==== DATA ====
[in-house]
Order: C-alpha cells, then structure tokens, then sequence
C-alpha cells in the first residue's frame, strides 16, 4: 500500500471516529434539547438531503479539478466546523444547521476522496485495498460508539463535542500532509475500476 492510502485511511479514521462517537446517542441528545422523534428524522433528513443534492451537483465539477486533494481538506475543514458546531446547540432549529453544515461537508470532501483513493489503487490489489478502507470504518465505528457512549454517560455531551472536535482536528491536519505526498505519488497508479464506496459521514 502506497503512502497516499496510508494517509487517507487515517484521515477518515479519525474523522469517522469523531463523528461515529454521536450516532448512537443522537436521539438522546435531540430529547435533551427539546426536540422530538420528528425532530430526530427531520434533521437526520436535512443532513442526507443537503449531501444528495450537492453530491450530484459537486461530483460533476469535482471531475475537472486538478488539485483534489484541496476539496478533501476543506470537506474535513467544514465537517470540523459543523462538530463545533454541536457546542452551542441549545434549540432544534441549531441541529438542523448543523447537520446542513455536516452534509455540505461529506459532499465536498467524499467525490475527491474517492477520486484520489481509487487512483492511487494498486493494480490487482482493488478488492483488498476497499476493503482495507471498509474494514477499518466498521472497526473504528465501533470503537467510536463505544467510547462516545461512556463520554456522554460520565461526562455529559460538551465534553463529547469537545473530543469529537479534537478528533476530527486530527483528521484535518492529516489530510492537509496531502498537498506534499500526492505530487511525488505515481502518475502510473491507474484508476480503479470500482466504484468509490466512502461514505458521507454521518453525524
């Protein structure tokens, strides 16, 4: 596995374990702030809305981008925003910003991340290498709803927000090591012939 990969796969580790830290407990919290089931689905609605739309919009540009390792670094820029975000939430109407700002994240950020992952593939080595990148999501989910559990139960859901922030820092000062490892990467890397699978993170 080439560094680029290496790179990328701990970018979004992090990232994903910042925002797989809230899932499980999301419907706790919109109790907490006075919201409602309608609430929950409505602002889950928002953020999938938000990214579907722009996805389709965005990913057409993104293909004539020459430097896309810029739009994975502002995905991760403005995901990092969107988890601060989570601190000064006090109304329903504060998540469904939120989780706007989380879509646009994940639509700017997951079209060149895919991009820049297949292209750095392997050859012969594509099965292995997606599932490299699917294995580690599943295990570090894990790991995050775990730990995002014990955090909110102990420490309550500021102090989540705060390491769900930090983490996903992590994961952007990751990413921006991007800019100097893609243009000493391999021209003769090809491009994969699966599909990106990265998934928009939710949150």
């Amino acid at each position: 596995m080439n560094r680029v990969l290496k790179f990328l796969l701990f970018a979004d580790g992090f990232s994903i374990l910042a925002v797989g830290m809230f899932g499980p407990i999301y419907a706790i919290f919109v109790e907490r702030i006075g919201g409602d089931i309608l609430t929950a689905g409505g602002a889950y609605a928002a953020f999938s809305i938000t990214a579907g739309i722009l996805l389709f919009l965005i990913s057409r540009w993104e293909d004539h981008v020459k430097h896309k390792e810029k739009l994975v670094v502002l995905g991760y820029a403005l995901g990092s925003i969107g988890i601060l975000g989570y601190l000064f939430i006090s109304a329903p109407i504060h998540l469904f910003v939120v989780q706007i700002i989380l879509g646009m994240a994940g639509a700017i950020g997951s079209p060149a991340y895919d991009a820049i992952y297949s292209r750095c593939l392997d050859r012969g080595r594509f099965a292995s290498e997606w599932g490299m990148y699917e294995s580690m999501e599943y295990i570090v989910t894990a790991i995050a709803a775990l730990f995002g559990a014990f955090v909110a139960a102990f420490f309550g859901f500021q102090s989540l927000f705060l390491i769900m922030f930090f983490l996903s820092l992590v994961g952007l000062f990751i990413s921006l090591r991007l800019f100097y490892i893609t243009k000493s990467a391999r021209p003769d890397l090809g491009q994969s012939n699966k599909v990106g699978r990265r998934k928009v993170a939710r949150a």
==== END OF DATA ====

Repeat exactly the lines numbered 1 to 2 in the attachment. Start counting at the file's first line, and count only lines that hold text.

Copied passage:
[in-house]
Order: C-alpha cells, then structure tokens, then sequence